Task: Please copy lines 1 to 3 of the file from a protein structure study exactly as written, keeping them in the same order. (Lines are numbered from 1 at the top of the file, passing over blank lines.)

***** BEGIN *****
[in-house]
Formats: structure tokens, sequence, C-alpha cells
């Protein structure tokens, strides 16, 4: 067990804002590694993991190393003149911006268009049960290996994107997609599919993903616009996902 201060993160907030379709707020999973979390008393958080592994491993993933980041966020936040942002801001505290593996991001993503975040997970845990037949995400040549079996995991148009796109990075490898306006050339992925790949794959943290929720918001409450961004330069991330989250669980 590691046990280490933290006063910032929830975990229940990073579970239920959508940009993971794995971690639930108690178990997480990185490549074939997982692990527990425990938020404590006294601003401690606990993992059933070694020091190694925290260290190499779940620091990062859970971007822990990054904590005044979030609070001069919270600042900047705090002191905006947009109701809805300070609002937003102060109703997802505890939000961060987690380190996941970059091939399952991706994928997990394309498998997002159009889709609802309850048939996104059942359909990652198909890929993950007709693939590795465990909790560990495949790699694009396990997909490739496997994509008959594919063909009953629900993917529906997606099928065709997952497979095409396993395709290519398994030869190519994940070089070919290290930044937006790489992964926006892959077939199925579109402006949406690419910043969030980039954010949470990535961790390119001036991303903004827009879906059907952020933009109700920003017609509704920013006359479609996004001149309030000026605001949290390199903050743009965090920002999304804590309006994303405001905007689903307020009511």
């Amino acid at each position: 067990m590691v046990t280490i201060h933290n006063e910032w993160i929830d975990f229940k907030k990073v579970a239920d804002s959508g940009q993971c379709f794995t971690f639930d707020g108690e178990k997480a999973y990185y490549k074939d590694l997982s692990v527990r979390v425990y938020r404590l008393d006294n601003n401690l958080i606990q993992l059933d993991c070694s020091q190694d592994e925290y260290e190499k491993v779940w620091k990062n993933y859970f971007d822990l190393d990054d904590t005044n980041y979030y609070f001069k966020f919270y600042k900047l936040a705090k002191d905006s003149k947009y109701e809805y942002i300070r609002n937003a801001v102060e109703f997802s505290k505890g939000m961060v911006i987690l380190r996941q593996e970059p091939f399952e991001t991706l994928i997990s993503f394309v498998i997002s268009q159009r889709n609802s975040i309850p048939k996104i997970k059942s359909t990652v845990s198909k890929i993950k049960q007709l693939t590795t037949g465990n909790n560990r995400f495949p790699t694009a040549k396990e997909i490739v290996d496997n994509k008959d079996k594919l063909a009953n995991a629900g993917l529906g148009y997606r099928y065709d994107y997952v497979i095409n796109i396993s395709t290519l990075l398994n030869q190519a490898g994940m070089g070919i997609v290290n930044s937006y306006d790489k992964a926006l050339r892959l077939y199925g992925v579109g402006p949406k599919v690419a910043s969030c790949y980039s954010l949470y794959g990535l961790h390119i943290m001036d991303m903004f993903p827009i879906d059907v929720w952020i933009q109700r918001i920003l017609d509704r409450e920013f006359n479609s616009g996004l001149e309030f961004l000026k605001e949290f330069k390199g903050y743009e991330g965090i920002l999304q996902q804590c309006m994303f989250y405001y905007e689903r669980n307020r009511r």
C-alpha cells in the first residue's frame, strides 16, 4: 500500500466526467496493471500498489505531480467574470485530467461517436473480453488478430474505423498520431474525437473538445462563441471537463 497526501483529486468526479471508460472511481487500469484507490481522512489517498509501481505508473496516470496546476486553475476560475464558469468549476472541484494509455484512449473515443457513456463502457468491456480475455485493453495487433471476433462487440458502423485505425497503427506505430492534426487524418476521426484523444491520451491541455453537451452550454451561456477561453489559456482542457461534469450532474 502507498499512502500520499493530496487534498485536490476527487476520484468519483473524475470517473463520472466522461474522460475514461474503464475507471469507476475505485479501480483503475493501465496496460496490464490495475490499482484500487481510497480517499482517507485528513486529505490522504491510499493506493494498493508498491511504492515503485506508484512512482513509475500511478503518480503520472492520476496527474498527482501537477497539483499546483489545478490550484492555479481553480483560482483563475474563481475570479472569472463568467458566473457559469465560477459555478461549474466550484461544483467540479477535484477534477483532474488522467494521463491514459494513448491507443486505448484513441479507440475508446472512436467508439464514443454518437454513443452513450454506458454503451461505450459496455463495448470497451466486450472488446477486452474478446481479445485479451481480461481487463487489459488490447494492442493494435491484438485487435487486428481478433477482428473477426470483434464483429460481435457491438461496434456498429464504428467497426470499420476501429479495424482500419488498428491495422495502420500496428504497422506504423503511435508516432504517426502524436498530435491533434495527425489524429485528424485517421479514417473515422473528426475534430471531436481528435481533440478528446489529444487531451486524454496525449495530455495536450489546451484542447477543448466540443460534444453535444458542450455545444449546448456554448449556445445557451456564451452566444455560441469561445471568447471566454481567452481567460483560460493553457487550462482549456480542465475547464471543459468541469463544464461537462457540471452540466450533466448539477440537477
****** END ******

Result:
[in-house]
Formats: structure tokens, sequence, C-alpha cells
């Protein structure tokens, strides 16, 4: 067990804002590694993991190393003149911006268009049960290996994107997609599919993903616009996902 201060993160907030379709707020999973979390008393958080592994491993993933980041966020936040942002801001505290593996991001993503975040997970845990037949995400040549079996995991148009796109990075490898306006050339992925790949794959943290929720918001409450961004330069991330989250669980 590691046990280490933290006063910032929830975990229940990073579970239920959508940009993971794995971690639930108690178990997480990185490549074939997982692990527990425990938020404590006294601003401690606990993992059933070694020091190694925290260290190499779940620091990062859970971007822990990054904590005044979030609070001069919270600042900047705090002191905006947009109701809805300070609002937003102060109703997802505890939000961060987690380190996941970059091939399952991706994928997990394309498998997002159009889709609802309850048939996104059942359909990652198909890929993950007709693939590795465990909790560990495949790699694009396990997909490739496997994509008959594919063909009953629900993917529906997606099928065709997952497979095409396993395709290519398994030869190519994940070089070919290290930044937006790489992964926006892959077939199925579109402006949406690419910043969030980039954010949470990535961790390119001036991303903004827009879906059907952020933009109700920003017609509704920013006359479609996004001149309030000026605001949290390199903050743009965090920002999304804590309006994303405001905007689903307020009511």